In one notable case of 858 in the plebs of Treal, [a man named] Anau had tried to kill Anauhoiarn, a priest of the monastery of Redon, and had to give a vineyard to Redon in compensations, as an alternative to losing his right hand; here, six sureties were named, and could kill him if he tried such a thing again… most judgment-finders and sureties were peasants; the villages around Redon policed themselves.
So, even the hard case of attempted murder was dealt with quite well by the locals of a “Dark Ages” town in rural France. There is absolutely no reason to believe that we couldn’t do as well.
By about 900 A.D., the people of Westphalia (now Germany) were operating their own justice system, even though there were (at least intermittently) princes in the area who wouldn’t like it. Running what they called “Vehm” courts, they issued warnings to troublemakers, issued warrants, and occasionally had to execute someone.
The Vehm did have secret trials but only as necessary. Their meeting places were always known to the locals, and they never used torture, even though the princes did.
The Vehm was taken over by the state in 1180 A.D.
The great medieval trade fairs had their own system of justice called the Lex Mercatoria or Law Merchant. Separate from state justice, it operated quite well over a long period of time. Eventually, however, the states took it over and more or less rolled it into their systems of law.
As historian Paul Johnson writes in A History of the Jews:
The Jews always ran their own schools, courts, hospitals and social services. They appointed and paid for their own officials, rabbis, judges… Wherever they were, the Jews formed tiny states within states.
Under less-than-hospitable conditions, Jewish self-rule, including the provision of justice, thrived from the fall of Rome until just the past few centuries.
Right now, arbitration – more properly known as alternative dispute resolution or ADR – is thriving as an alternative to state justice, which has become so expensive and cumbersome as to be impractical. This is true for high-end commerce, for labor disagreements, and down to the level of disputes among construction contractors.
ADR works very well and is far less expensive than government justice. It is restricted only by governments, who enforce specific limits.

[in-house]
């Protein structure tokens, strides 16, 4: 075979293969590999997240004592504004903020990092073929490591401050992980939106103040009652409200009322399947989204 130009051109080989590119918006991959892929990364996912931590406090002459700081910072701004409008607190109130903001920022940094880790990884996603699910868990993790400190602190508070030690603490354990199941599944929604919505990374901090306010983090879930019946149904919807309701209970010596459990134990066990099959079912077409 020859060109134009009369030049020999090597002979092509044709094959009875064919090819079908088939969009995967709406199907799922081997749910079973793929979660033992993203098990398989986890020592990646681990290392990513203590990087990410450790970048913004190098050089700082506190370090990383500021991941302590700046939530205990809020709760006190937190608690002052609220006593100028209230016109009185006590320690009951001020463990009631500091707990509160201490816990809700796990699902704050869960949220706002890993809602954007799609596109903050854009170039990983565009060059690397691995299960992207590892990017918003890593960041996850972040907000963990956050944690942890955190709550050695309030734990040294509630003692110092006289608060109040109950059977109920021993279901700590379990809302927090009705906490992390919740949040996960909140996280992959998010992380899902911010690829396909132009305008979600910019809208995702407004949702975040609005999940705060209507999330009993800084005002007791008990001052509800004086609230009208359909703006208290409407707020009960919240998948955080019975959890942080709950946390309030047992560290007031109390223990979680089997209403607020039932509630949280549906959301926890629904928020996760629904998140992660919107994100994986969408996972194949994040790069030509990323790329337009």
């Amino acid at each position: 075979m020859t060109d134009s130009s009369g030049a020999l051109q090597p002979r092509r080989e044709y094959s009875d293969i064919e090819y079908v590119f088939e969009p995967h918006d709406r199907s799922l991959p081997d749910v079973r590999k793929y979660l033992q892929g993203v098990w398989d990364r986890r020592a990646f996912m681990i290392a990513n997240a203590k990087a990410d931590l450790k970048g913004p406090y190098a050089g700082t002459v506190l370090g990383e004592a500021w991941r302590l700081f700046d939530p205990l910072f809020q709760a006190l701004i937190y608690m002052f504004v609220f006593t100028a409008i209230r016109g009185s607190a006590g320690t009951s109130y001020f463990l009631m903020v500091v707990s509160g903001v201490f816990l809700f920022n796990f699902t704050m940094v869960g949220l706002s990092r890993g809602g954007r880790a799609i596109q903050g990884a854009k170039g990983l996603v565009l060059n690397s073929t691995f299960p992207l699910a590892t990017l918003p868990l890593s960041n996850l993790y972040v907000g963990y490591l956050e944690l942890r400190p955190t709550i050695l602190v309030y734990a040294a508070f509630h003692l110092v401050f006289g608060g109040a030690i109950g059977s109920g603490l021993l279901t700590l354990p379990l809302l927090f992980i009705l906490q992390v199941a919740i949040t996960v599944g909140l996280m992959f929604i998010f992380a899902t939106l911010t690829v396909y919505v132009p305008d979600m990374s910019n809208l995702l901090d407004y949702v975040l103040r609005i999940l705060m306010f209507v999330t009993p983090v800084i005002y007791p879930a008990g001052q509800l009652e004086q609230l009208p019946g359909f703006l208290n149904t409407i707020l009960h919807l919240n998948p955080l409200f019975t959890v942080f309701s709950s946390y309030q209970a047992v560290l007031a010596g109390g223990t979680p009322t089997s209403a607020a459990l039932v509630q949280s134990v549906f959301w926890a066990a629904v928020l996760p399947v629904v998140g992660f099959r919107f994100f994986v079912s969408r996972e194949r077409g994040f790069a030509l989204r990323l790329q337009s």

Right now there are quite a few Internet arbitration providers. They stand in a fairly murky area, but the states haven’t clamped down on them yet. I haven’t had any experience with them, but so far as I know, they provide good service.
And Compared to What?
Whenever something new comes along – like providing justice outside of state power – people instinctively look for flaws in it. Then, finding even one, they leap to the conclusion that “it won’t work.”
The truth, of course, is that the current systems of law are full of flaws from end to end. They are corruptly applied; laws are bought and sold; they are insanely expensive; and they are unforgivably slow. And perhaps worse, they change with every new session of the legislature.
So, if we are to take perfection as a standard, state-provided justice fails, and very, very badly.
Why All the Hate?
Having given you a quick overview of non-state justice, the question remains as to why modern people are so biased against the very concept. To answer that question, at least partly, I leave you with a short passage from Carl Jung’s The Undiscovered Self:
[I]n order to turn the individual into a function of the state, his dependence on anything beside the state must be taken from him.
[Editor’s Note: Paul Rosenberg is the outside-the-Matrix author of FreemansPerspective.com, a site dedicated to economic freedom, personal independence and privacy. He is also the author of The Great Calendar, a report that breaks down our complex world into an easy-to-understand model. Click here to get your free copy.]